Christie was never charged in that case, but in an unusual twist of timing, one of the governor’s former aides is scheduled to be sentenced in federal court in New Jersey on Wednesday, the same day as Wray’s confirmation hearing.
As a young lawyer, Wray rose through the ranks by exceeding his bosses’ expectations.
Kent Alexander was a partner at King & Spalding in Atlanta when he gave Wray, then in his last week as a summer associate, a tough assignment — complex legal analysis for a bank. The night before it was due, the firm’s partners took Wray to a Braves game to woo him as a future partner.
“At that point, I figured I’d be lucky just to get a manila folder with copies of a few regulations,” Alexander recalled. “Instead, on his way out the door, Chris dropped off a brilliantly crafted and researched analysis that addressed every one of the bank’s issues. I couldn’t have done it better if given a month.’’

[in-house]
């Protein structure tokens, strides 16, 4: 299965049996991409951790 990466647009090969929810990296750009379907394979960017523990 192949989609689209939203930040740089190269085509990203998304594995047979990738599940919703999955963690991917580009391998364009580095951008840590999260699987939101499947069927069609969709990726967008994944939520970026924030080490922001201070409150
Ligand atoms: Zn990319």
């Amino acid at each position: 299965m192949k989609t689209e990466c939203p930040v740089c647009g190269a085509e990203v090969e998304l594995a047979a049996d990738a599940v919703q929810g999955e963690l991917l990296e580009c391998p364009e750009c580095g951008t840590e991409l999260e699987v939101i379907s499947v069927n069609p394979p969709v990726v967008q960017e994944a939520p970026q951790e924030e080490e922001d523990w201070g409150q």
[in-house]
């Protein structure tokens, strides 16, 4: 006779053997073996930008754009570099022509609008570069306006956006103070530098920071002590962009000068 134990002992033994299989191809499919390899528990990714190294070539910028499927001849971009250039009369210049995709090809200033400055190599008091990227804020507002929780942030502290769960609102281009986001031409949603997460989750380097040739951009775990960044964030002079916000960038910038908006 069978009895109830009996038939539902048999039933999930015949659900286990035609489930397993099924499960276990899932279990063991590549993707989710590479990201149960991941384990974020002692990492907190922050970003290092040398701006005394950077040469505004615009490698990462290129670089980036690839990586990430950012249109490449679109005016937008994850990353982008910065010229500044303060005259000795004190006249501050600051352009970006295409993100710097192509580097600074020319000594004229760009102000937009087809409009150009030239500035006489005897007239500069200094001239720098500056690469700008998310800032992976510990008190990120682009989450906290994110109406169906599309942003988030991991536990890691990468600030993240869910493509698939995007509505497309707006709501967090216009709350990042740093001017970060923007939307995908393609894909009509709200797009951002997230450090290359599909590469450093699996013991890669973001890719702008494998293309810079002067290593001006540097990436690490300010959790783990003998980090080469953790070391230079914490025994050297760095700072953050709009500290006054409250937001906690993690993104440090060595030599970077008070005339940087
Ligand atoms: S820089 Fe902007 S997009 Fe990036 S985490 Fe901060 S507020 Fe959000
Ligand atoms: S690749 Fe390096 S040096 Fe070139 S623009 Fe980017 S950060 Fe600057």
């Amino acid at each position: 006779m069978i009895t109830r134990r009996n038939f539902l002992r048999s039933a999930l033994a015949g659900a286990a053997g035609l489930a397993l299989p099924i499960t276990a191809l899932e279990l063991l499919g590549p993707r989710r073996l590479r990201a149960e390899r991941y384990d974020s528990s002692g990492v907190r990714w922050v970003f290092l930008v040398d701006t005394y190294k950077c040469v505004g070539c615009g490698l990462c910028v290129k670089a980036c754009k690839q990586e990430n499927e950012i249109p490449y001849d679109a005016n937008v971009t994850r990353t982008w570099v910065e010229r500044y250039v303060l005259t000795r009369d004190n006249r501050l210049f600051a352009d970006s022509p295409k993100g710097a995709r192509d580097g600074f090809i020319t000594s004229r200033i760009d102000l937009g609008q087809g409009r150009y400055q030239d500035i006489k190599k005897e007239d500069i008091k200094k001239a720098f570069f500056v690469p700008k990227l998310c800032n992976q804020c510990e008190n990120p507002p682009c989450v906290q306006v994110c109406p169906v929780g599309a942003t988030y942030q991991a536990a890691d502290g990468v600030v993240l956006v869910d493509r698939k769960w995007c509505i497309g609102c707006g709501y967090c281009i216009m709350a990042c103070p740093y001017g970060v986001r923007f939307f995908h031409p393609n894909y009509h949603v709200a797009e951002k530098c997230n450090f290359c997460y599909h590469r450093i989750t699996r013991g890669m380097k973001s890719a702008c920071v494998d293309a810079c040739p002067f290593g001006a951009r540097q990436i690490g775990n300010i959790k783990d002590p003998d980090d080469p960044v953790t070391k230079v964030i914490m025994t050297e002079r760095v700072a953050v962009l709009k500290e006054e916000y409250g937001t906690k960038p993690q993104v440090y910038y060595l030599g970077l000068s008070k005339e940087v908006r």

When he became U.S. attorney in Atlanta, Alexander hired Wray as a federal prosecutor, working under Sally Yates — who would go on to become a deputy attorney general in the Obama Justice Department and acting attorney general under President Trump. Trump fired her in a disagreement about his travel ban executive order.
As a young federal prosecutor in Atlanta, Wray found himself in the unusual situation of facing off in court against his mentor, King & Spalding lawyer Larry Thompson. Wray was prosecuting a corruption case; Thompson represented one of the defendants.
Joe Robuck, the FBI agent on the case, warned the young prosecutor that battling a friend in a high profile, high-stakes trial could undermine his relationship with Thompson.